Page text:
Fatal Wrong-Way Wreck in Grant County

by | Jan 27, 2022 | Car Accidents, Injuries

A man is dead after another motorist crossed over the centerline and hit him almost head-on.

According to Kentucky State Police investigators, a 38-year-old Glencoe man crossed the centerline of Warsaw Road (State Highway 467) and struck another motorist on the other side. The driver of that vehicle, a 46-year-old Williamstown man, was declared dead at the scene.

KSP investigators were assisted at the accident scene by Grant County Fire and EMS, Grant County Sheriff’s deputies, and the Grant County coroner.

Car Crash Injuries

Vehicle collision injuries are almost always quite serious. The injuries in head-on collisions are usually worse. Head-on wrecks basically double the amount of force in a vehicle collision. Additionally, these accidents usually happen on two- or four-lane roads in rural areas. As a result, the nearest fully-qualified trauma center could be an extra few minutes away, even via helicopter. Sparsely-populated areas usually have more fatal car wrecks than densely-populated areas. Some specific injuries include:

  • Broken Bones: When kids fall off their bikes, their broken bones usually heal completely. But when adults are in high-speed vehicle collisions, especially head-on wrecks, these injuries rarely heal completely. Because doctors must use such aggressive measures to set these bones, like steel implants, some permanent loss of use is almost inevitable.
  • Head Injuries: Airbags and other safety systems can only absorb so much force. Other safety innovations, like non-metal dashboards, limit head injuries but don’t eliminate them. Vehicle collisions are, by far, the leading cause of head injuries in the Bluegrass State. A high number of these injuries are fatal.
  • Internal Bleeding: The extreme motion of a head-on wreck, or even another kind of wreck, causes internal organs to smash into each other. Since these organs have no protective skin layers, they usually bleed very badly. This excessive blood loss (exsanguination) is hard to identify and hard to stop.

Due to the serious nature of these injuries, the average injury-related hospital bill usually exceeds $50,000. These bills come due at exactly the time when most victims aren’t working. The resulting financial stress could be even worse than the physical stress of an accident, and that’s pretty bad.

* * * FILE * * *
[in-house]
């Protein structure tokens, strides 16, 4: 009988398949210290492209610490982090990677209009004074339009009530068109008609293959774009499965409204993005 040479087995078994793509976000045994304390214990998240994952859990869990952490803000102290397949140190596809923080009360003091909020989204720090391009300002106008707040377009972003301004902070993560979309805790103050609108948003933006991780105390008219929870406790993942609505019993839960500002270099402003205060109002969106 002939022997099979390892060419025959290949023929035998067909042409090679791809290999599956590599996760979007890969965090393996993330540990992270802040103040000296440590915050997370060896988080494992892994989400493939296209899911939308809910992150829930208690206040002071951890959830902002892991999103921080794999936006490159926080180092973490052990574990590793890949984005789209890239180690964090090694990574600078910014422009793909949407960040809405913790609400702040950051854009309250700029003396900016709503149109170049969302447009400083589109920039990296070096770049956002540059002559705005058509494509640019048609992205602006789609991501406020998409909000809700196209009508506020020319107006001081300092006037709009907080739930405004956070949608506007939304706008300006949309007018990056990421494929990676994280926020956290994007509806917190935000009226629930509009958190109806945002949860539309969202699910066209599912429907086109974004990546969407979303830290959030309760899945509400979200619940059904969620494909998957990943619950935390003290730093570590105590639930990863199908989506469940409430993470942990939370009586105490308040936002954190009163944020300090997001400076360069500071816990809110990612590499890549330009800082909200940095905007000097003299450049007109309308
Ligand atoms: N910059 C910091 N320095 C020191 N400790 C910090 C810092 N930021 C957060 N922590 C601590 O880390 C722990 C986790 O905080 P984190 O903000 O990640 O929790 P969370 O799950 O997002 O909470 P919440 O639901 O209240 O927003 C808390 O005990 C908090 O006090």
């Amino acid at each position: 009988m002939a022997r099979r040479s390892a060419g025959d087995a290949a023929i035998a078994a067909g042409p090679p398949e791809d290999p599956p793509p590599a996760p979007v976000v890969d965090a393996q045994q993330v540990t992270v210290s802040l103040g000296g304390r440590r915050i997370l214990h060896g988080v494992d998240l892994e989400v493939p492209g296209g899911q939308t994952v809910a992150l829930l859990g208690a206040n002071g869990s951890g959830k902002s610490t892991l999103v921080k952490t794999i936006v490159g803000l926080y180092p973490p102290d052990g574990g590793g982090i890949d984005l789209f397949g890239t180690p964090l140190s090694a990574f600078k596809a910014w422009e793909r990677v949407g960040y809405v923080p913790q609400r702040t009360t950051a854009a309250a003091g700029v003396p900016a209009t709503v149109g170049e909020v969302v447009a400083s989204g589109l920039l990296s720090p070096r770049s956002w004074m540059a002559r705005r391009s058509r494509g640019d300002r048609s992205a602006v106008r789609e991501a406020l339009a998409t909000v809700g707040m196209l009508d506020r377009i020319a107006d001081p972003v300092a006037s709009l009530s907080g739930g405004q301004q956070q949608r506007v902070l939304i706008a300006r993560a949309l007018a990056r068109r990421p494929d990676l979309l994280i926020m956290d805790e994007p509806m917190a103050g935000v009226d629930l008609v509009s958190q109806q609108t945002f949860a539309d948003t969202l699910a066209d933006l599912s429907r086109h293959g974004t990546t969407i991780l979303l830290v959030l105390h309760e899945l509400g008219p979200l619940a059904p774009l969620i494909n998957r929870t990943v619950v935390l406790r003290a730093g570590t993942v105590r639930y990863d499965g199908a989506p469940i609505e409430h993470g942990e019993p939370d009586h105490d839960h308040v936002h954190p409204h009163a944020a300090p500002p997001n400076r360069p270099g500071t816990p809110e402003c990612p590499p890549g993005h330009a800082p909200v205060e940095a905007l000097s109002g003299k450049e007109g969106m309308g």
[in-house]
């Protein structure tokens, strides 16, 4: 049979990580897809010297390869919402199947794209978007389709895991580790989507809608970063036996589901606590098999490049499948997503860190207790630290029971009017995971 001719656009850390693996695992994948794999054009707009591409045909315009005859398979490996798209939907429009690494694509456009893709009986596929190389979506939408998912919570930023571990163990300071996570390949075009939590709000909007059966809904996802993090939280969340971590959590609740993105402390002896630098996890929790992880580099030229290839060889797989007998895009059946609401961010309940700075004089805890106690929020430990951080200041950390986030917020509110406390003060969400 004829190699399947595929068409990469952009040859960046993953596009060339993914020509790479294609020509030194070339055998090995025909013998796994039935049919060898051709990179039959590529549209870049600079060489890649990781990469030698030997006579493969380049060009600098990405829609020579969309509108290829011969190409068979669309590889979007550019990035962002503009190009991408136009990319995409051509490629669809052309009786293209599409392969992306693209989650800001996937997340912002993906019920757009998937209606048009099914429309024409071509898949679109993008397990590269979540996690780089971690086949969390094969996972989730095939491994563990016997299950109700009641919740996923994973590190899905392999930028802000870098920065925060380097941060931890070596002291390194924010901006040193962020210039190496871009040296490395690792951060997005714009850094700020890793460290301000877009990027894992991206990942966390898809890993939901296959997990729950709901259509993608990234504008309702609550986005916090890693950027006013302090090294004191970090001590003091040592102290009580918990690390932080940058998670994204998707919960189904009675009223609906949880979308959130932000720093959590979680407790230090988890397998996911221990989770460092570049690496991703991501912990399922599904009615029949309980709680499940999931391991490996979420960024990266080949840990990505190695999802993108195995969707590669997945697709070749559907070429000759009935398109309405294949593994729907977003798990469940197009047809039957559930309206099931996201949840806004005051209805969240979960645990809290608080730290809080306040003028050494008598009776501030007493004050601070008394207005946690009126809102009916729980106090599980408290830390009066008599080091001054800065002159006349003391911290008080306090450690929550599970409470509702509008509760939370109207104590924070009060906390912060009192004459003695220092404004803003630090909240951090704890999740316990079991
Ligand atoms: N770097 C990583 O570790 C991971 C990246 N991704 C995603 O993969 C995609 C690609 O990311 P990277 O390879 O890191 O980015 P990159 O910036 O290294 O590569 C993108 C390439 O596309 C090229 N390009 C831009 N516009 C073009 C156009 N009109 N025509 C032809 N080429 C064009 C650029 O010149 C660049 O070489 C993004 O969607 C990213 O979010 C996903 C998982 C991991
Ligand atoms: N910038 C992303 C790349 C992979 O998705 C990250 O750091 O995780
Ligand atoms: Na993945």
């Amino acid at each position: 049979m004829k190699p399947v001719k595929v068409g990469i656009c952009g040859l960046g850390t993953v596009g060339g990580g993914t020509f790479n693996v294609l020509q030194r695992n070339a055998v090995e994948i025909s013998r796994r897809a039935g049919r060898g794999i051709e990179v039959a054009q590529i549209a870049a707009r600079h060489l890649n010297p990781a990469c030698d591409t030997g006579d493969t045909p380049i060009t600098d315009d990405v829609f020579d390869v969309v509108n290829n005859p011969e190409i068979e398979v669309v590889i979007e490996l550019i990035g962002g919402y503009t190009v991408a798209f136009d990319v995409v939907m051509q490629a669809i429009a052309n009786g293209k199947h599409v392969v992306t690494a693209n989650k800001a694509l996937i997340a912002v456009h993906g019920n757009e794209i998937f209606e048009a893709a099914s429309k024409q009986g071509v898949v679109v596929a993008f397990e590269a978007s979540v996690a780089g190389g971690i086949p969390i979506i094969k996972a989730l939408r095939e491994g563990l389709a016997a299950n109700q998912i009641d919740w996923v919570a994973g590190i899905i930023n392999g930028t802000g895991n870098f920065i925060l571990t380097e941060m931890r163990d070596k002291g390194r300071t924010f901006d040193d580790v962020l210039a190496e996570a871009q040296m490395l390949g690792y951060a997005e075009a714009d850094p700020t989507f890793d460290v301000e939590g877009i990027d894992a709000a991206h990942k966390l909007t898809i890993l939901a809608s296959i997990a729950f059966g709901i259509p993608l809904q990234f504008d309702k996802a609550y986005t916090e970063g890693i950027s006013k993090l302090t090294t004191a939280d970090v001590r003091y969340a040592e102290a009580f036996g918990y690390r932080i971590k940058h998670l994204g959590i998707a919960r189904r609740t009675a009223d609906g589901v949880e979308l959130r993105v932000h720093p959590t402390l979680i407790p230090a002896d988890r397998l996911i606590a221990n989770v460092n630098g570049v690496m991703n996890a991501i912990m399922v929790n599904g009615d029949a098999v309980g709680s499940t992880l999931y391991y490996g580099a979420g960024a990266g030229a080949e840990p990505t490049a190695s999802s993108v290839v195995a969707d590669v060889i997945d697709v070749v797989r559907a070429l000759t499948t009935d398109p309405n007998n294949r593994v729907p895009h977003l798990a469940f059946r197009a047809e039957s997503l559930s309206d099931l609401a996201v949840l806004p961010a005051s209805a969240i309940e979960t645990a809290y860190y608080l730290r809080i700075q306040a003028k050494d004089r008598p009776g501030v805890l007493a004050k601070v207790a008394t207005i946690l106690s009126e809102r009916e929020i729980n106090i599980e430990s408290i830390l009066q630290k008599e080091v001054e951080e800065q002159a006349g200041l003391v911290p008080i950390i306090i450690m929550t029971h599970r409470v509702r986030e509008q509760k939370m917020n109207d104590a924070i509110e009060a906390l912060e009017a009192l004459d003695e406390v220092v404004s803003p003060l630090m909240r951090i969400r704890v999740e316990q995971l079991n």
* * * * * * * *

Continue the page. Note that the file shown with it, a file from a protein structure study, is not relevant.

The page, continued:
To ease this pressure, a Lexington personal injury attorney usually negotiates with doctors and convinces them to delay billing, or at least collection, until the matter is resolved.

As a bonus, since a lawyer is usually a very good negotiator, many medical providers agree to lower their fees. Because of Kentucky’s complicated collateral source rule, that reduction could mean victims get to keep more of their settlement money.

Fault vs. Liability

Compensation is available for these medical bills, and other crash-related tangible and intangible losses, if the other driver was liable (legally responsible) for the wreck. Frequently, there is a significant difference between fault and liability. So, even if an emergency responder or insurance adjuster said you were at fault, a lawyer should still evaluate your claim.

Fault is a preliminary determination. It’s based solely on the evidence that’s immediately available at the scene.Furthermore, fault does not account for any applicable legal theories.

Usually, the evidence immediately available at the scene is only a starting point. The police accident report is a good illustration. If the victim was killed or seriously injured, the victim obviously cannot sive a statement to the reporting officer. Therefore, this report only reflects one side of the story.

Uncovering additional evidence usually means talking to additional witnesses. Frequently, nearby residents and business-owners saw something, but they did not share their memories with a police officer. Even if these individuals only saw part of the wreck, their testimony could be the vital last piece of the puzzle.

As for legal theories, the last clear chance doctrine often comes into play in head-on wrecks. Basically, there is a difference between an unexpected head-on wreck and a collision involving a driver who was going the wrong way.

If Moe tried to pass another car in a no-passing zone and he collided with Larry, there was probably no way for Larry to avoid the wreck. But if Moe was simply driving on the wrong side of the road and Larry saw him coming, Larry might have had the last clear chance to avoid the wreck. If that’s true, Larry is responsible for the wreck, even though Moe was driving illegally.

This defense obviously doesn’t apply in all cases. Frequently, traffic, weather, or other adverse conditions make emergency maneuvers, like sudden stops or lance changes, impossible. Additionally, sometimes these wrecks happen so quickly that they are unavoidable.

Injury victims are usually entitled to substantial compensation. For a free consultation with an experienced personal injury lawyer in Lexington, contact the Goode Law Office, PLLC. Virtual, home, and hospital visits are available. #goodelawyers